March 22, 2006
Looking Back at Peter's 2nd Week
Our first night home from the hospital, I curled up on the bed and cried into Tom's chest. "He's so fragile. I don't know what I'm doing."
I had imagined that all first-time moms were granted instinctual maternal knowledge at the moment of their child's birth, leaving them confident and sure. What was wrong with me that I didn't have this?
Crying every day, I clung to the family there to help. By the end of that second week, I didn't feel ready to do things on my own, but I felt like it was time I learned. I went to bed the night before my first day alone with Peter trying to imagine what the next 24 hours would bring. I even began to feel optimistic.
I had no clue.
When Peter's cry woke me in the morning, I immediately noticed what appeared to be brown spit up on the side of his face, in his hair, and on his sheet. "Why isn't it white?" I wondered, resisting the urge to call my pediatrician before office hours.
After the first feeding, I knew why it wasn't white. It was vomit, which Peter repeated all over my sheets.
Several vomitting episodes and hours later, I explained to my pediatricians partner that I knew what the problem was: pyloric stenosis. I had it, as did my mother, my oldest brother, my great-grandfather, and two cousins. This is a hardening of the valve leading from the stomach which prevents digestion, enlarges the stomach, and causes projectile vomitting.
The doctor told me that it can be difficult for a "new mother" to tell spit up and vomitting apart (would he like to see my sheets?) and for me to watch it over the next several days.
I returned home, watch my son throw up three times in one hour, and called my husband in tears. "Take him to Children's Hospital and have them do an ultrasound," he ordered.
Off we went. The emergency room doctors seemed deaf to my cries of pyloric stenosis, since it doesn't usually show up until the baby is at least three weeks, whereas Peter was only 10 days. His vomitting was serious enough, though, that they admitted him.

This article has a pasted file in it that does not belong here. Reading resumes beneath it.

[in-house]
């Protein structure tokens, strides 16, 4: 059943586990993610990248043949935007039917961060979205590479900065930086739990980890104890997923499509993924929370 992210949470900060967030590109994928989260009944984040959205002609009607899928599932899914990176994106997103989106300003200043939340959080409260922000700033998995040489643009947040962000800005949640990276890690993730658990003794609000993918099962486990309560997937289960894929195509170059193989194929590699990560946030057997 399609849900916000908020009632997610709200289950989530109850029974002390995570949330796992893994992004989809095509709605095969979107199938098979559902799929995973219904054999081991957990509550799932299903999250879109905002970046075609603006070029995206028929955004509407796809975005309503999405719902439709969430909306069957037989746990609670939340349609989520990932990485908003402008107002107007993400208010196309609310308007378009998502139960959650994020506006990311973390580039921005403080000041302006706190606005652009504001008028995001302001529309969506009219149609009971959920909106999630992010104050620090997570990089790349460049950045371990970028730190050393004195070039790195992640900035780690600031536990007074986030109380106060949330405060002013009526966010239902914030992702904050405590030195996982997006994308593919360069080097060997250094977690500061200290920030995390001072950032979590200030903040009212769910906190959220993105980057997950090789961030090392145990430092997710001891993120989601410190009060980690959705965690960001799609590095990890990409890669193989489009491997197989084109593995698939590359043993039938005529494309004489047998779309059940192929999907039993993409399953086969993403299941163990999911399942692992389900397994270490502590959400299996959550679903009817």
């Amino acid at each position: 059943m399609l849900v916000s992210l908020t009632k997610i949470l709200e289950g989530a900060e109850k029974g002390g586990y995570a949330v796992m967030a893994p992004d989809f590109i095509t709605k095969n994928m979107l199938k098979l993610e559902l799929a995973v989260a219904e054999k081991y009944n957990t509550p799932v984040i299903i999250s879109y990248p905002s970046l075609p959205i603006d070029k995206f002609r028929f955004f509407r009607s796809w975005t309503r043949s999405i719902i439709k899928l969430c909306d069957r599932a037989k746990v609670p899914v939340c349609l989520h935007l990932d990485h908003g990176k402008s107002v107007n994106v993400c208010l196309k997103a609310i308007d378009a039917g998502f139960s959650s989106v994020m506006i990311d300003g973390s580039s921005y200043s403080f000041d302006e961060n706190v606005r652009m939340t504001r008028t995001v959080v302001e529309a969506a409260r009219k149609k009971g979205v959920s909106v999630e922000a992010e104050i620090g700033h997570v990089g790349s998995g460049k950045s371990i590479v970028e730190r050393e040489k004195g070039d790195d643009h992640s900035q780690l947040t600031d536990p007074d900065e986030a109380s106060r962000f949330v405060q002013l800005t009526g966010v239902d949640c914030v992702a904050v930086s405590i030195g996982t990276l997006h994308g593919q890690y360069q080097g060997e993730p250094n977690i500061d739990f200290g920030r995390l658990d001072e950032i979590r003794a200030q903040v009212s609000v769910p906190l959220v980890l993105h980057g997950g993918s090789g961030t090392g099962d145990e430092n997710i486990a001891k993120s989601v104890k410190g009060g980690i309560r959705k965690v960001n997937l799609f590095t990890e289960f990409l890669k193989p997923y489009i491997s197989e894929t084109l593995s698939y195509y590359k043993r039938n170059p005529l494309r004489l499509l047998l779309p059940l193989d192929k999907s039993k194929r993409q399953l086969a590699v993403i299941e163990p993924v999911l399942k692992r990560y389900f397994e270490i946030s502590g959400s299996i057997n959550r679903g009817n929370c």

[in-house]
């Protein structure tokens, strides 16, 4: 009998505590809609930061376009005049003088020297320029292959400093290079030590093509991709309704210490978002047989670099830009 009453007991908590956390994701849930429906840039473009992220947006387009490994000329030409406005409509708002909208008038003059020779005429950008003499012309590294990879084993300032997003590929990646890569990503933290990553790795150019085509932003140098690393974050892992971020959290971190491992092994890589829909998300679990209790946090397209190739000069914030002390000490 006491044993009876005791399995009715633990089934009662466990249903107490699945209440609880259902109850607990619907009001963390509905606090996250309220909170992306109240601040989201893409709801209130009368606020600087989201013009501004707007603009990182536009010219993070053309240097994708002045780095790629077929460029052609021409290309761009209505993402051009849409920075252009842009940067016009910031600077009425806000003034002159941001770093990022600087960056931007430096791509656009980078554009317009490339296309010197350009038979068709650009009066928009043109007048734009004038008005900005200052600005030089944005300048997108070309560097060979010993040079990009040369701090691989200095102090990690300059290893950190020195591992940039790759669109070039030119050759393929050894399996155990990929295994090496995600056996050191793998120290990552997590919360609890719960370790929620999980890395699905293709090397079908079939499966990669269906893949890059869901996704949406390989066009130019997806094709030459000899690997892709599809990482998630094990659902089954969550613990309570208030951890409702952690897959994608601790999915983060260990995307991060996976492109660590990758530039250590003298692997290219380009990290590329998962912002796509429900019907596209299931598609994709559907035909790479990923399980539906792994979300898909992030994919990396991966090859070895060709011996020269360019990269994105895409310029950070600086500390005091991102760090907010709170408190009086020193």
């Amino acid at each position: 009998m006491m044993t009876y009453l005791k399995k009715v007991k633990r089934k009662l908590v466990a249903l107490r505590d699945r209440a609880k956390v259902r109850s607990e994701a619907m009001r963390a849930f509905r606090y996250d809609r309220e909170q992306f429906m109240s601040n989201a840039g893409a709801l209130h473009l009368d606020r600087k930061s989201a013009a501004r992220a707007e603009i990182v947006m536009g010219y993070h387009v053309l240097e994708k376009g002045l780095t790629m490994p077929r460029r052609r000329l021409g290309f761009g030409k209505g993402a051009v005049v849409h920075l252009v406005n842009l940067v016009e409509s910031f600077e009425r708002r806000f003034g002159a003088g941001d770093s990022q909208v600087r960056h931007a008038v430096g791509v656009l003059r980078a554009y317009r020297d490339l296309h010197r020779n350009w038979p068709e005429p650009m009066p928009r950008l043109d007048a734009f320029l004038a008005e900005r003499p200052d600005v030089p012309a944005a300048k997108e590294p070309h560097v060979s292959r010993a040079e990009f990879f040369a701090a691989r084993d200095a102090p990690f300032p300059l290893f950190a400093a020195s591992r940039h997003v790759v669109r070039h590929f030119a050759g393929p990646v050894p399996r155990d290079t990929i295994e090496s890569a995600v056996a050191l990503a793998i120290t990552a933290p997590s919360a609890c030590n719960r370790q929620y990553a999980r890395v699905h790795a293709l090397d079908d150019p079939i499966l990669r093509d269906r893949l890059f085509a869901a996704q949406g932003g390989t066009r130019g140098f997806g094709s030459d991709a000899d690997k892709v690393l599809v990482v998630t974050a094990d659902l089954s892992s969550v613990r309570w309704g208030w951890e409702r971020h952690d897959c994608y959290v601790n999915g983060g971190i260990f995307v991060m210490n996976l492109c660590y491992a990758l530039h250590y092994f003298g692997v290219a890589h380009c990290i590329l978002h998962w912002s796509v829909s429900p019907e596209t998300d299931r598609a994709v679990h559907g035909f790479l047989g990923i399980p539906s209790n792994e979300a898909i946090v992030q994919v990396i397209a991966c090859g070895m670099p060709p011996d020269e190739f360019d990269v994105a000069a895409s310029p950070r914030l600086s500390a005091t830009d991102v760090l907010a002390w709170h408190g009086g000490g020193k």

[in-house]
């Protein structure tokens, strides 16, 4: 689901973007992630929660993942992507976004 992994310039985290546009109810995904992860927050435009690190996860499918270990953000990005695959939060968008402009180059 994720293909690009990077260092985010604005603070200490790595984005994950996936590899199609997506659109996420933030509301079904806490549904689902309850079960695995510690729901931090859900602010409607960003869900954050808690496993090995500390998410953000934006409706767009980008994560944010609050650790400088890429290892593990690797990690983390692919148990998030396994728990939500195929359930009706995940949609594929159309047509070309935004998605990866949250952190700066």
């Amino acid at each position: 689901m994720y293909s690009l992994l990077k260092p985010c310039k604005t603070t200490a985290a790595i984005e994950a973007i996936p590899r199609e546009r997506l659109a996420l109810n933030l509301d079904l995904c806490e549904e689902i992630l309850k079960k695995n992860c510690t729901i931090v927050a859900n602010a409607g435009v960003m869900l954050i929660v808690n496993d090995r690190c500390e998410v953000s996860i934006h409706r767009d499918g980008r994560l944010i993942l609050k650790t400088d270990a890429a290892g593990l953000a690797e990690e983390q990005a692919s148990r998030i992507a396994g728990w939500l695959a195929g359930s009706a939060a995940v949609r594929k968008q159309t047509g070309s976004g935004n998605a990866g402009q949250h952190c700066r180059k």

Finally we got an ultrasound, and I was vindicated. Once the doctors diagnosed him, I thought the worst was over. The surgery for pyloric stenosis is fairly simple, and I imagined it might even be an outpatient thing.
Nope. We'd be in the hospital for several days. Fortunately both Tom and I were able to stay in Peter's room.
A New Kind of Pain
I discovered what it's like to truly wish someone else's pain on yourself.
I thought blowing six IVs during my labor was bad, but watching my newborn baby blow five was horrific on a whole new level. With each insertion of the needle, his entire body stiffened, his feet curling up. He'd turn scarlet, his out opening wide for a tormented cry that wouldn't come at first. They say that newborns don't produce tears, but I saw Peter's first: a fat round drop that balled then rolled from his left eye.
The fifth IV was in his scalp, which meant that Tom and I would hold Peter in our arms in shifts for the next 36 hours. We were afraid he'd knock it out if we lay him down, and I couldn't let him go through getting a new one.
Then there was the nose tube. It was supposed to go to the stomach but came out through Peter's wailing mouth the first time the nurse tried to insert it.
The worst part? His favorite comfort, my breast, was denied. The nature of his condition and the impending surgery meant his only sustenance was to be the IV. I held him in my lap, rocked him, tried to hold a pacifier in his mouth, and still he would turn his head sideways and root into my dried-vomit t-shirt.
The best we could do for him was help him to sleep. We kept him snuggled tight in our arms, replacing the blankets when he threw up (several times even after the nose tube drained his belly). The warmth and cuddling seemed to do the trick, and Peter slept pretty constantly until his surgery the next day.
All's Well that Ends Well
The surgery was nothing. Quick and successful, just as I'd imagined. Peter recovered easily, as do most babies with pyloric stenosis.
We did have some long hours after the surgery. We held him in shifts for another 24 hours, at first because of his IV, then later so he'd be upright and less likely to throw up. It was difficult watching him root and fuss, since we had to re-introduce breastmilk in small, measured bottle feedings more slowly than he'd like.
After awhile, I felt that if I could just put him on my breast and let him eat as he pleased, we'd both be okay. I'd be doing all I needed to as a mother, and all his needs would be met.
As we came home from the hospital together for the second time in two weeks, with Peter back on my boob, I felt like I could do it this time. The third week would be better, right? If only I knew!